Friday, February 20, 2015

Israel and U.S. beacons of civilization

Israel and U.S. beacons of civilization

Published as an op-ed in the Connecticut Post.

Andy Piascik's "logic" ("Getting serious about terrorism," Feb. 19) may appeal to those who agree with him that America is the source of all evil in the world. Fortunately, most people have more sense and realize that, for all their faults, both the United States and Israel, its only true friend in the Middle East, are beacons of sanity, civilization, democracy and hope in the world.

With respect to what Piascik incorrectly calls "occupied Palestine," it's interesting to contrast its situation today with its situation between 1948 and 1967.

During that period, Gaza was occupied by Egypt while Judea and Samaria were occupied by Jordan, which had renamed it the "West Bank." There was no movement of goods or people between those territories and Israel, because the Arabs refused to allow any. The exceptions which proved the rule were the terror attacks launched from those territories against Israelis.

Today, Gaza is totally controlled by its own government, run by the terror group Hamas, which has launched thousands upon thousands of rockets at Israeli civilians. Despite this, and despite the continuing Arab boycott, Israel transfers massive amounts of humanitarian goods to the people in Gaza and routinely brings Gazans to Israeli hospitals for medical care.

In Judea and Samaria, the Palestinian Authority has for two decades governed approximately 95 percent of the Arabs in those areas, but has several times turned down offers to establish an independent state in almost all that territory, along with all of Gaza.

Thanks to Israel, many of the Arabs living there have well-paying jobs either in Israel and in businesses within Jewish communities in the disputed territories.

In both Gaza and Judea and Samaria, the Arabs are taking advantage of many colleges, universities and hospitals which didn't exist in 1967 but were built during the period Israel administered the territory.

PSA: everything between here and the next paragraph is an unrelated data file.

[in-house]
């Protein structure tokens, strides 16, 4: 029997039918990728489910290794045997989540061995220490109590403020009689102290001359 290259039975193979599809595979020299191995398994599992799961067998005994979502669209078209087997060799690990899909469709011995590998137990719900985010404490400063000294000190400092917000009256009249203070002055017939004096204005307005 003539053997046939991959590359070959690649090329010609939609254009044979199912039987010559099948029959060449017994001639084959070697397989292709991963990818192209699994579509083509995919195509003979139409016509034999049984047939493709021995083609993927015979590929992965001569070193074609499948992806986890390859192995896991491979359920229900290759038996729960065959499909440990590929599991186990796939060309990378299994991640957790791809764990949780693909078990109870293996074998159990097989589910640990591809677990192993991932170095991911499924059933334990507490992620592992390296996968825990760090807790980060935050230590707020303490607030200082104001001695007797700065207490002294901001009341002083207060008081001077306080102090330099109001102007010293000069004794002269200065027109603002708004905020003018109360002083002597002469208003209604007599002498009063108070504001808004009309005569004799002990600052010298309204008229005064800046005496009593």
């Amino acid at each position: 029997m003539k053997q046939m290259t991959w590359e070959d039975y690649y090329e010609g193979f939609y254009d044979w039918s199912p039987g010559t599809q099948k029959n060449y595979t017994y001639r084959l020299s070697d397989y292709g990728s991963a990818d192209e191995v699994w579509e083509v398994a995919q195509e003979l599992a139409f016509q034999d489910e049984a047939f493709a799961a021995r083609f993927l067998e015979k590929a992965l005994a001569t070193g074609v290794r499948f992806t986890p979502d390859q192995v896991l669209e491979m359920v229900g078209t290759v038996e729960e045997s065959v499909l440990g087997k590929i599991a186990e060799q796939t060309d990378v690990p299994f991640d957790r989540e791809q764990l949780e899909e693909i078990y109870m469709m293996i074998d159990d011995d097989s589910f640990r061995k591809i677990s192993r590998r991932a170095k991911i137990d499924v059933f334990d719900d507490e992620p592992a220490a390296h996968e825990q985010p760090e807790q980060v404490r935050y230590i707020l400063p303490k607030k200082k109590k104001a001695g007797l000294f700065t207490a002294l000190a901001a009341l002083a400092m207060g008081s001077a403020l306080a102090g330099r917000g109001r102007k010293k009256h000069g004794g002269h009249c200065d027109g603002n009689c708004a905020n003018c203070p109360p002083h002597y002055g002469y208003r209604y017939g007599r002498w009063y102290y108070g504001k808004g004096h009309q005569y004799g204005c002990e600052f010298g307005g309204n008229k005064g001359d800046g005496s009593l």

One important aspect which hasn't changed is the existence of "refugee camps."

I use quotes because very few of their residents are refugees; rather, the overwhelming majority are descendants - children, grandchildren, great-grandchildren - of refugees.

They have been forced to remain in these camps simply to be used as pawns, as human weapons in the genocidal campaign against the world's only Jewish state. When Israel administered the territory, it made an attempt to improve the lives of the people living in those camps; it tried to move them from the camps to real homes in real cities and towns but pulled back from those plans in the face of irrational but massive criticism.

One of the first steps we need to take if we are really serious about fighting terrorism is to insist the United Nations disband UNRWA, the United Nations Relief and Works Agency, which has done so much to expand the "refugee" population, and start closing those "refugee camps," which would more accurately be called "terrorist training camps."

It's almost beyond comprehension that the Palestinian Authority has governed so much of the disputed territories for two decades yet has not allowed a single one of those camps under its jurisdiction to be closed.

Beyond comprehension, but telling: the agenda of the Palestinian Authority, whether first under the leadership of Yasser Arafat - the godfather of modern terrorism - or as currently under the leadership of the so-called "moderate" Mahmoud Abbas, has never been about improving the welfare of the Palestinian Arabs or about establishing a Palestinian state; rather, it is about disestablishing of the one functioning democracy in the Middle East, Israel.

Alan Stein
Netanya, Israel
The writer is founder of the Massachusetts chapter of Promoting Responsibility in Middle East Reporting (PRIMER) and president emeritus of the Connecticut chapter.

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